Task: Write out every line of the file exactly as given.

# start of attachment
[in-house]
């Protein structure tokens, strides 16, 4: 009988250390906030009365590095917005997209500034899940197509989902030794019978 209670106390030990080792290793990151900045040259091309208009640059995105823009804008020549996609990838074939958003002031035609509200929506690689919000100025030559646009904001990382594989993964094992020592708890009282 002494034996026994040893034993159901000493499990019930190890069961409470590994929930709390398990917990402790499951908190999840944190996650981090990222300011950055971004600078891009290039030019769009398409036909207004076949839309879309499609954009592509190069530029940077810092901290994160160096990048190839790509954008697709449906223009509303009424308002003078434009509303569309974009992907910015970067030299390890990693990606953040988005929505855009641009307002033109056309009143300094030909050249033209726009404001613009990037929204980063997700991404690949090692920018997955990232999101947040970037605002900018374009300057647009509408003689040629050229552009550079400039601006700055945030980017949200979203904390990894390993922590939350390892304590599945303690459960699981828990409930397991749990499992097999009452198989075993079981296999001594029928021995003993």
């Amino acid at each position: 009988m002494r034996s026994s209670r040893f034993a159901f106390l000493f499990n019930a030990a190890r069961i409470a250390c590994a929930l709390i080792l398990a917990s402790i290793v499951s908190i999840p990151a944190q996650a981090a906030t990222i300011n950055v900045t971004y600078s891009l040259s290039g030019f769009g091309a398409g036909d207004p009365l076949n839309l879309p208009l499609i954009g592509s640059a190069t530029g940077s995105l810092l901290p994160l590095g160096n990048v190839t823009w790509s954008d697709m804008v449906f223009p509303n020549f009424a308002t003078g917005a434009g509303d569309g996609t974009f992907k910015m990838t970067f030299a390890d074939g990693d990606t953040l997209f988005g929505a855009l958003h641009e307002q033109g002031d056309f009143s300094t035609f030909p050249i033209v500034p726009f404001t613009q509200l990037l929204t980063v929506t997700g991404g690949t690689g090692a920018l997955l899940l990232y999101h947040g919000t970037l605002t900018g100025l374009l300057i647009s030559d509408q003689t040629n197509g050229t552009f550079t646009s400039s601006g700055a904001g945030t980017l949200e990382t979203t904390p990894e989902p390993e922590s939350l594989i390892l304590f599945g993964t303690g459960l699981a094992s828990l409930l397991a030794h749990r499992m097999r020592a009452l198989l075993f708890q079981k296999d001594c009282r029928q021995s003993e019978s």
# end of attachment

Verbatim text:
[in-house]
């Protein structure tokens, strides 16, 4: 009988250390906030009365590095917005997209500034899940197509989902030794019978 209670106390030990080792290793990151900045040259091309208009640059995105823009804008020549996609990838074939958003002031035609509200929506690689919000100025030559646009904001990382594989993964094992020592708890009282 002494034996026994040893034993159901000493499990019930190890069961409470590994929930709390398990917990402790499951908190999840944190996650981090990222300011950055971004600078891009290039030019769009398409036909207004076949839309879309499609954009592509190069530029940077810092901290994160160096990048190839790509954008697709449906223009509303009424308002003078434009509303569309974009992907910015970067030299390890990693990606953040988005929505855009641009307002033109056309009143300094030909050249033209726009404001613009990037929204980063997700991404690949090692920018997955990232999101947040970037605002900018374009300057647009509408003689040629050229552009550079400039601006700055945030980017949200979203904390990894390993922590939350390892304590599945303690459960699981828990409930397991749990499992097999009452198989075993079981296999001594029928021995003993």
């Amino acid at each position: 009988m002494r034996s026994s209670r040893f034993a159901f106390l000493f499990n019930a030990a190890r069961i409470a250390c590994a929930l709390i080792l398990a917990s402790i290793v499951s908190i999840p990151a944190q996650a981090a906030t990222i300011n950055v900045t971004y600078s891009l040259s290039g030019f769009g091309a398409g036909d207004p009365l076949n839309l879309p208009l499609i954009g592509s640059a190069t530029g940077s995105l810092l901290p994160l590095g160096n990048v190839t823009w790509s954008d697709m804008v449906f223009p509303n020549f009424a308002t003078g917005a434009g509303d569309g996609t974009f992907k910015m990838t970067f030299a390890d074939g990693d990606t953040l997209f988005g929505a855009l958003h641009e307002q033109g002031d056309f009143s300094t035609f030909p050249i033209v500034p726009f404001t613009q509200l990037l929204t980063v929506t997700g991404g690949t690689g090692a920018l997955l899940l990232y999101h947040g919000t970037l605002t900018g100025l374009l300057i647009s030559d509408q003689t040629n197509g050229t552009f550079t646009s400039s601006g700055a904001g945030t980017l949200e990382t979203t904390p990894e989902p390993e922590s939350l594989i390892l304590f599945g993964t303690g459960l699981a094992s828990l409930l397991a030794h749990r499992m097999r020592a009452l198989l075993f708890q079981k296999d001594c009282r029928q021995s003993e019978s």